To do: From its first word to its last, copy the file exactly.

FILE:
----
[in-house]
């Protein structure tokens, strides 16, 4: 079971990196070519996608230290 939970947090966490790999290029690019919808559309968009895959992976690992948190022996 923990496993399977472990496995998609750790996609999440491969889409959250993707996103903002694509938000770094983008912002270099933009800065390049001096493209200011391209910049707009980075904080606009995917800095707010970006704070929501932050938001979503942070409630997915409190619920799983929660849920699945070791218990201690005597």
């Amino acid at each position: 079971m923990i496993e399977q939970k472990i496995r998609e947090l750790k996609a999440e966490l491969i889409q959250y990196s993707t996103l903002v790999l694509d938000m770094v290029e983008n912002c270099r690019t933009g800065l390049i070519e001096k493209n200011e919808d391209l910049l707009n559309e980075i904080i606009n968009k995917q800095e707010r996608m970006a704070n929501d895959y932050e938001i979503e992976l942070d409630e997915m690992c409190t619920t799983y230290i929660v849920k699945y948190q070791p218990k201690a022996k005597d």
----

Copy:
[in-house]
């Protein structure tokens, strides 16, 4: 079971990196070519996608230290 939970947090966490790999290029690019919808559309968009895959992976690992948190022996 923990496993399977472990496995998609750790996609999440491969889409959250993707996103903002694509938000770094983008912002270099933009800065390049001096493209200011391209910049707009980075904080606009995917800095707010970006704070929501932050938001979503942070409630997915409190619920799983929660849920699945070791218990201690005597």
């Amino acid at each position: 079971m923990i496993e399977q939970k472990i496995r998609e947090l750790k996609a999440e966490l491969i889409q959250y990196s993707t996103l903002v790999l694509d938000m770094v290029e983008n912002c270099r690019t933009g800065l390049i070519e001096k493209n200011e919808d391209l910049l707009n559309e980075i904080i606009n968009k995917q800095e707010r996608m970006a704070n929501d895959y932050e938001i979503e992976l942070d409630e997915m690992c409190t619920t799983y230290i929660v849920k699945y948190q070791p218990k201690a022996k005597d």